‘Proud’ priest who threw paint on Russian embassy gates says he won’t pay fine

Fr Fergal MacDonagh says Vladimir Putin will face ‘justice in this world or the next’

The Catholic priest who threw red paint over the gates of the Russian embassy in Dublin said he will frame any criminal summons that he receives.

Fr Fergal MacDonagh, the parish priest of Dolphin's Barn/Rialto, said he was told by gardaí yesterday he would be receiving a summons through the post.

He was also told to leave the front of the embassy or he would be arrested.

Fr MacDonagh threw the red oil-based paint on Friday afternoon while speaking on air to Liveline host Joe Duffy.

The priest said he was “delighted and proud” over his actions, especially as the embassy is, legally speaking, sovereign Russian territory.

He described the Russian embassy as a “building that is spreading lies, deceit and misinformation about what is happening”.

He said he will not pay any fine. “My defence is provocation. I was provoked into doing it. I’m not the person who should be in court,” he told The Irish Times.

“Putin should be before an international tribunal for crimes against humanity. He is a terrorist.

“The Russian people are good, decent people. It is not being done in their name. It is being done by somebody who is unhinged.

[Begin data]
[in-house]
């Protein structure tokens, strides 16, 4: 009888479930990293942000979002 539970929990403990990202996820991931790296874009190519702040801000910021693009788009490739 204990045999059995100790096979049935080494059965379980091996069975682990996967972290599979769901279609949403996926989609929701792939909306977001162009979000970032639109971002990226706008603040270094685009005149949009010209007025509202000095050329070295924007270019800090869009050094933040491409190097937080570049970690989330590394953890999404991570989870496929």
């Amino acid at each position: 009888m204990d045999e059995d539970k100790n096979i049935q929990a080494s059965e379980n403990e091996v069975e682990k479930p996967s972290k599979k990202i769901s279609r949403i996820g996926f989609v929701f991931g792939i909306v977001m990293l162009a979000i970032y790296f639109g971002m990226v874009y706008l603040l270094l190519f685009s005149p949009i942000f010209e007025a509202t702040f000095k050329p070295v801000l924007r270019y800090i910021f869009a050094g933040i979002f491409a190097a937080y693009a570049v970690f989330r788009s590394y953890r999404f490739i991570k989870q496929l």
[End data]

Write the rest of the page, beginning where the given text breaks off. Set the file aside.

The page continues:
"I had no other option. I am old, I can't go and fight. I wouldn't even make it to Ukraine, but I could go to the Russian embassy and pour red paint symbolising the blood of the innocent, men women and children who are being killed.

“Putin is a father and a grandfather. He can’t be that bad. He must have some decency in him.”

Fr MacDonagh said many of his clerical colleagues who had studied with him at Clonliffe College messaged him to say that they were proud of what he had done.

Enthusiastic welcome

He was given an enthusiastic welcome by the thousands assembled outside the GPO protesting at the Russian invasion.

He told the crowd that he was motivated to act when he woke up on Friday morning to hear that Russian forces had bombed a maternity hospital during the night. The Coombe Women and Infants University Hospital is part of his parish.

“It is appalling and it is the work of evil what is happening in Ukraine. It is a war crime,” he said.

“Putin will face justice in this world or the next. I have been frightened and anxious all week. We must protest. The people of Ukraine must know that they are not alone. We are on their side. We stand with you. We are better than Putin.”

Fr MacDonagh told the crowd that he was a man of faith and he asked those present to pray for peace, irrespective of their religion.

Ronan McGreevy

Ronan McGreevy

Ronan McGreevy is a news reporter with The Irish Times